Artificial intelligence (AI) is set to become part of the boardroom agenda as organisations look at how they can shave off more from operational costs and work out how they can grow the business during these uncertain times.
Among the areas of AI development that has caught the public’s imagination is ChatGPT, a new generation of conversational AI model that promises human-like conversations. The Turing Test is among the early tests of true AI and it seems not only is ChatGPT able to fool humans into thinking they are having a conversation with a real person, it can also write convincing reports, articles, essays and even novels.
The introductory paragraph from a recent McKinsey article, for instance, was convincingly generated by ChatGPT. While the authors, unsurprisingly, say, it’s not as good as a real writer, they had to concede how effective the AI’s effort was. In fact ChatGPT is so convincing that if someone who does not work full time at one of the big consulting firms was presented with such an AI-generated paper, they could easily think it was written by a human.
Should we be concerned?
By trawling all the publicly available information available on the internet and building an understanding of meaningful human conversations, there is no doubt generative AI systems like ChatGPT, will soon learn to mimic human writers extremely well. Use cases include producing highly readable operations manuals, how-to guides, safety documents and summarising legal reports.
Research from Finnish security firm, Withsense, supported by the CC-Driver project within the European Union’s Horizon 2020 programme, warns that this technology will almost certainly be exploited by criminals. “The generation of versatile natural language text from a small amount of input will inevitably interest criminals, especially cyber criminals – if it hasn’t already. Likewise, anyone who uses the web to spread scams, fake news or misinformation in general may have an interest in a tool that creates credible, possibly even compelling, text at superhuman speeds,” the researchers warned.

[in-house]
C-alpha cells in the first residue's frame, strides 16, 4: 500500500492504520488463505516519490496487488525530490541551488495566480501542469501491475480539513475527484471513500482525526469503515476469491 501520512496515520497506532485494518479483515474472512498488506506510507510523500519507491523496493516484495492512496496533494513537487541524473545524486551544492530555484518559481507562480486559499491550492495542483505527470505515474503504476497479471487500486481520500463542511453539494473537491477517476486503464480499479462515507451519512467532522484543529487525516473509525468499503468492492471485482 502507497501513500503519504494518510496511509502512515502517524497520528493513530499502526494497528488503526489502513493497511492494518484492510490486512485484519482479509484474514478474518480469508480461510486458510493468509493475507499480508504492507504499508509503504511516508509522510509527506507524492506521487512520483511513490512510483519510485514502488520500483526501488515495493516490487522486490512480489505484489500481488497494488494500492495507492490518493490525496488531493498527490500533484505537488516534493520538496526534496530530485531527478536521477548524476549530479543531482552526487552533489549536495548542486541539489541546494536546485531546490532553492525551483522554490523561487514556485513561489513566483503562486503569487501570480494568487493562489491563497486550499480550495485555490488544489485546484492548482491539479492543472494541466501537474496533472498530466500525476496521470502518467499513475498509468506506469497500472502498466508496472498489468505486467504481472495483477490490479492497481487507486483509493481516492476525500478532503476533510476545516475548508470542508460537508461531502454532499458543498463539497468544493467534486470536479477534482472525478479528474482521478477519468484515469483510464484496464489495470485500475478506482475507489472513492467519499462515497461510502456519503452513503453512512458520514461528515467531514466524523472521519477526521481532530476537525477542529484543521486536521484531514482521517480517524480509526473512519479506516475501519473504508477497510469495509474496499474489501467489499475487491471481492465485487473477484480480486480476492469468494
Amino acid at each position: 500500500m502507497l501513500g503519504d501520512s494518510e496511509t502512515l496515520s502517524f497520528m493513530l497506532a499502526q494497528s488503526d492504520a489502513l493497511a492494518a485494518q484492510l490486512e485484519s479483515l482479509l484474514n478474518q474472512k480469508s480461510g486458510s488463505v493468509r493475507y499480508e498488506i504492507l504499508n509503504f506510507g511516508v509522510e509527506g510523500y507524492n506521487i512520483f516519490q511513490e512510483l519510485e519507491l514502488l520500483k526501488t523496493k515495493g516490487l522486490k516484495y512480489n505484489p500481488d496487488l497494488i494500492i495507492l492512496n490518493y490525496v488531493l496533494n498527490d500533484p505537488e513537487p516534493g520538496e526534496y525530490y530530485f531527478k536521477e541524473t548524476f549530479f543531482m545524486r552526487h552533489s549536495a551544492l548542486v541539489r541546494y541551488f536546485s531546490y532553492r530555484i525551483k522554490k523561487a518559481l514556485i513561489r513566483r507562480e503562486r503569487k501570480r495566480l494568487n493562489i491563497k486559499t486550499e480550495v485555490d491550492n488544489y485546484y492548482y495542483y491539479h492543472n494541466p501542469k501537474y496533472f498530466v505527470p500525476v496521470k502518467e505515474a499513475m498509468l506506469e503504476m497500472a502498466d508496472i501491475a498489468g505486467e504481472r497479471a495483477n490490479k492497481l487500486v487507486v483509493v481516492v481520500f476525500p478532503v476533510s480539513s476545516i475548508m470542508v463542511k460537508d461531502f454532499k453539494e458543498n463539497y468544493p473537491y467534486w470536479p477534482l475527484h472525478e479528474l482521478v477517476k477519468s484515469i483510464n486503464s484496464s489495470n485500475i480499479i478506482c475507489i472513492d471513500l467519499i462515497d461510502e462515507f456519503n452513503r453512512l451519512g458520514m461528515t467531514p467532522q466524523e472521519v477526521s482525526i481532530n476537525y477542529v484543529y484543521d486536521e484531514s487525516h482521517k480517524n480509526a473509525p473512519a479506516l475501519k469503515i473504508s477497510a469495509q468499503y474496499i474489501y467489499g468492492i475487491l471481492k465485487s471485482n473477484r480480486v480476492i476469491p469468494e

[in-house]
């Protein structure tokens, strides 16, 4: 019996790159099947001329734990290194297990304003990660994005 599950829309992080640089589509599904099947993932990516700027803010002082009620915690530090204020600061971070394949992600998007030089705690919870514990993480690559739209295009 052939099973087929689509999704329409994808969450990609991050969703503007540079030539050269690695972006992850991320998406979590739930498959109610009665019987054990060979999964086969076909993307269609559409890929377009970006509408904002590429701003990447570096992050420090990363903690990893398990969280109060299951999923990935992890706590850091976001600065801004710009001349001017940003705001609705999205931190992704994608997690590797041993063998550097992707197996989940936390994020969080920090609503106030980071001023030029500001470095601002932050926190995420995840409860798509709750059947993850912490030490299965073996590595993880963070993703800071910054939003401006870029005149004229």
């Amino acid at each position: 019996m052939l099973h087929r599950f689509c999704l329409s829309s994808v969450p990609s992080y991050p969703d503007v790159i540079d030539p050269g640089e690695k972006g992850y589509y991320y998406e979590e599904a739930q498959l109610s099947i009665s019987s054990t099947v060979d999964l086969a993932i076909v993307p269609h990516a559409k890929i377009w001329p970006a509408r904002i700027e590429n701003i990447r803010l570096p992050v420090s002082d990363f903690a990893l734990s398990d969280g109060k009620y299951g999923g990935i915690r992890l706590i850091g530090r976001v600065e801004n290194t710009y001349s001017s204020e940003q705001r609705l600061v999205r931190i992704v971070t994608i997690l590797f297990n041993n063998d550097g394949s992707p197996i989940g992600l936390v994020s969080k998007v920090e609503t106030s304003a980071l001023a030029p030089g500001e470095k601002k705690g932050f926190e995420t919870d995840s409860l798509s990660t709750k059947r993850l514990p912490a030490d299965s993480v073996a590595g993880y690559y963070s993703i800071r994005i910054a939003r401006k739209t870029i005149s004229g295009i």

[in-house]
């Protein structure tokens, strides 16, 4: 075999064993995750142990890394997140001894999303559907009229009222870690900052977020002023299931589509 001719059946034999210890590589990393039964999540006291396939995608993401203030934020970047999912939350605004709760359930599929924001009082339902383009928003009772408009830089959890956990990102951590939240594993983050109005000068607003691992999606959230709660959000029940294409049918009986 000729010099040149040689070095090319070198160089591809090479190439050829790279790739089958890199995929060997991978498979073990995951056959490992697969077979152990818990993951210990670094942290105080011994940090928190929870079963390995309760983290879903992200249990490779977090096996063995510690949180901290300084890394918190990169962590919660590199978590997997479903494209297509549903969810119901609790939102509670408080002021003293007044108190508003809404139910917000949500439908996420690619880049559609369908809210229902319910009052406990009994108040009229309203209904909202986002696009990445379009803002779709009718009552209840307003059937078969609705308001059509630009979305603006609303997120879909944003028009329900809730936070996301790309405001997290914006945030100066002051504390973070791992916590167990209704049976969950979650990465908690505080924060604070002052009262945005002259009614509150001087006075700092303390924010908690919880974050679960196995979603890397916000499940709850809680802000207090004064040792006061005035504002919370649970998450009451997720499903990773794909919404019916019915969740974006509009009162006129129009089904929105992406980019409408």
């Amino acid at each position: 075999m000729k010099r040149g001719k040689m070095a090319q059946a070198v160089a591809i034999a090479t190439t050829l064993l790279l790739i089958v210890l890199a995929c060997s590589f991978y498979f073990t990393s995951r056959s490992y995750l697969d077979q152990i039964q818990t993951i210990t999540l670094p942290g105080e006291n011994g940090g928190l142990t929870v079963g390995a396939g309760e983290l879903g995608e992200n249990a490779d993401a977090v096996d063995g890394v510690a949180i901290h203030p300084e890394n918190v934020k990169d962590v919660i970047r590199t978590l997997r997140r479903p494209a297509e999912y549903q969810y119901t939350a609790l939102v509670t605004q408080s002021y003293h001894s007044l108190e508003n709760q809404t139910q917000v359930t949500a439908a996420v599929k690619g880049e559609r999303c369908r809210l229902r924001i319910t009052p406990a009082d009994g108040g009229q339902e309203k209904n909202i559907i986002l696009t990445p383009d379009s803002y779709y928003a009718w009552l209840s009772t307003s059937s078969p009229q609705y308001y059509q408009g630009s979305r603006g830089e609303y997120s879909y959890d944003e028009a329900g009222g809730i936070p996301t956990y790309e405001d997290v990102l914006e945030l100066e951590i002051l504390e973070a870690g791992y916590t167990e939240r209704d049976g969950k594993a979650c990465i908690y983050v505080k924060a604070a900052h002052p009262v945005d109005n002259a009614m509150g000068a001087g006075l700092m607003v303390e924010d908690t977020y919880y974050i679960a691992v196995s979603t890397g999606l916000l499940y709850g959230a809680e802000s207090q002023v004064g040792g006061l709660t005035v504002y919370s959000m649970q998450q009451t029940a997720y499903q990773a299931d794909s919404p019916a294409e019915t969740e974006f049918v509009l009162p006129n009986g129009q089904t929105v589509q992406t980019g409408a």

Going forward, AI is on a trajectory to revolutionise many of the “manual” tasks people do during work. And yes this includes those jobs involving writing, summarising reports and tasks like coding, which, at its most primitive level, involves joining together existing algorithms in order to achieve something meaningful. Many will argue that as humans, we are capable of having original ideas. But like algorithms, great ideas are built on the shoulders of giants. It’s not beyond comprehension that an AI could mimic this by drawing on existing published material.
Undoubtedly, with the wealth information that can easily be gleaned from the internet, an AI has the potential to run organisations better than their existing CEOs. Now that is something that’s unlikely to be considered in the boardroom.